Precisely 13 years after the September 11 attacks in New York and Washington that led to the Afghanistan and Iraq engagements, Australia is embroiled in another escalating conflict with an uncertain road map.
Once again an Australian prime minister is joined at the hip with an American president in a mission, just as John Howard was in late 2001 in Afghanistan and in 2003 in Iraq.
There is a contrast in the personal relationships between the Australia and American leaders then and now.
Howard was an ideological soul mate of George W. Bush. And the fact Howard was in Washington on September 11, where the smoke and smell of the Pentagon crash site filled the air, bonded the two in a special way. Their relationship became like that between Harold Holt and Lyndon Johnson in the 1960s Vietnam days.
Abbott has not been a fan of Obama. They are politically poles apart. Shortly before Abbott met Obama in Washington this year, a prime ministerial adviser observed privately that he was the “lamest of lame duck” presidents. Abbott was keen to see Obama act faster on Iraq.
Abbott might have preferred to be operating with someone closer to him politically, but he was always going to put Australia forward for a prominent role in this conflict.
As well as being driven by Australia’s deep relationship with the US – it’s hard to see any Australian government standing apart from the broad coalition being formed – the involvement fits Abbott’s nature.
Obama on Thursday finally detailed his strategy for expanding the efforts against ISIL (the self-styled Islamic State), with the objective of degrading and ultimately destroying it. This involves increasing the US air strikes and extending them into Syria; sending another 475 service members to support Iraqi and Kurdish forced with training, and also providing more assistance to the opposition to ISIL in Syria; putting greater resources into efforts to prevent ISIL attacks, including stemming the flow of foreign fighters into and out of the Middle East; and continuing humanitarian assistance.
Just before Obama’s speech, Abbott said that “a specific request for [Australian] military assistance in the form of air capability, in the form of military advisers could come”. This was code for “a request will be on its way”.
The course these things take is a matter of diplomatic form and military planning. Repeatedly we’re told there is no “specific request”. Behind the scenes the commitment is being worked out, and then there will be the request. All this occurs in the context of a wide coalition being built especially one drawing in Arab countries.
The Super Hornet strike aircraft have been talked about as the air capability, while the military advisers are likely to be trainers from special forces (who have people with good language skills) or the regular army. Trainers would have had experience in Afghanistan.
Both Obama and Abbott have been anxious to distinguish this conflict from the Iraq commitment in 2003. No combat troops on the ground, says Obama repeatedly, enabling Abbott to echo the same.
Bipartisanship makes it easier for Abbott to sell the commitment to the public. Unlike 2003, Labor is supporting the government’s escalation of efforts in Iraq. While some in Labor have their doubts, Shorten can hold the line while there is no dispatch of combat troops on the ground.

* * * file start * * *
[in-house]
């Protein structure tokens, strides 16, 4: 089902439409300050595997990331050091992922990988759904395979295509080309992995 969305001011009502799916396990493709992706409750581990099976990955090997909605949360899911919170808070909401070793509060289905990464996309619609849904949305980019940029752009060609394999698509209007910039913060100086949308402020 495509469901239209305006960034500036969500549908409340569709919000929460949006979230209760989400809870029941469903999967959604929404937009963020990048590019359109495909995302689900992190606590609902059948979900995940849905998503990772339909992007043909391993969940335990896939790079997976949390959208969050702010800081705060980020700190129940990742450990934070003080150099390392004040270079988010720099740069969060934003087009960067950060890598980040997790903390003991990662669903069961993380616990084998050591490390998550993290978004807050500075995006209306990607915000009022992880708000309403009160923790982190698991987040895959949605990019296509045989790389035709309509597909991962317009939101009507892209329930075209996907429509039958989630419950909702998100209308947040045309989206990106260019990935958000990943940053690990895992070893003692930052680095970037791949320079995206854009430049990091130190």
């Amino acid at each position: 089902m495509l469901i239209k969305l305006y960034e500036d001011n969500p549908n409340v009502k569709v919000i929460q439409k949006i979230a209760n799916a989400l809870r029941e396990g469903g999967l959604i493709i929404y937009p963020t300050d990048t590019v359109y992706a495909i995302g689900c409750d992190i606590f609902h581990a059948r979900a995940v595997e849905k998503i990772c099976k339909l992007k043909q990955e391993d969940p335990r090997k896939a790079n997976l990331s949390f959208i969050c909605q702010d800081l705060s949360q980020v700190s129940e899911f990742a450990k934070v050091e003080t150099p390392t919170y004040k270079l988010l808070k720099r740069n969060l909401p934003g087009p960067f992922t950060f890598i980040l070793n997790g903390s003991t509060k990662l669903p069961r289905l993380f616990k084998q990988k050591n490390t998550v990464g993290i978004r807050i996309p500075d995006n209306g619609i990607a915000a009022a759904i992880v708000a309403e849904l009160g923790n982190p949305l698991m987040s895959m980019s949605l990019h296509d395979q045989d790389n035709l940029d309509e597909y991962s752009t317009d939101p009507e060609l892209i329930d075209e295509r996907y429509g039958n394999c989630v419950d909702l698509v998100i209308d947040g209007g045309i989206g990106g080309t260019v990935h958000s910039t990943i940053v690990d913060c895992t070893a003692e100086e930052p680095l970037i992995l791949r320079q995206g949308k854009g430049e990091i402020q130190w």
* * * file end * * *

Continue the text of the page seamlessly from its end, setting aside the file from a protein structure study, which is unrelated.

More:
It’s interestingly that one of those questioning the Abbott policy is conservative commentator Tom Switzer, from the University of Sydney’s United States Studies Centre.
Switzer recalls that Abbott’s pre-election stance was to an Asia-first approach, and he praises what the PM has done in repairing relations with Indonesia, promoting trade and elevating the India relationship.
He also notes, and endorses, Abbott’s comment during the election campaign, when Kevin Rudd favoured action against Syria, that that conflict was “baddies against baddies”.
Switzer says Abbott’s desire now to be involved in the Middle East – and in the Ukraine too - is wanting to have Australia punch above its weight (adding that as a former boxer the PM should know the perils of that).
“We don’t have a dog in these fights,” he says. Although there is political support for a humanitarian mission in Iraq, Australians have learned previously that things could not be fixed in Iraq, which is a broken state, Switzer says. He argues that when the situation becomes more complicated, the political support will not exist for Australia’s role, which is not in the national interest.
Abbott maintains that the Middle East events are not remote from Australia. “I want to stress that this is at least as much a domestic security issue for us as it is an international security issue,” he said on Thursday. “These conflicts … might be happening a long way away, but they are reaching out to us in the form of people going from Australia to these conflicts and some of them at least coming back to our country.”
Later this month, Abbott will attend the United Nations Security Council meeting that Obama will chair on the issue of foreign fighters (who have included some 60 Australians). The PM said on Thursday that while in New York he would also deliver Australia’s national statement at the UN General Assembly and meet with key leaders ahead of the G20 meeting in Brisbane in November.
There is a parallel here with Kevin Rudd who addressed the General Assembly in September 2008 during another crisis – the global financial one – heightening his profile internationally.
In his speech Obama said that it “will take time to eradicate a cancer like ISIL”. How long this commitment will be is a question that no one can answer. We’ve been in earlier conflicts where America did not have a clear exit strategy. This is going to be another one.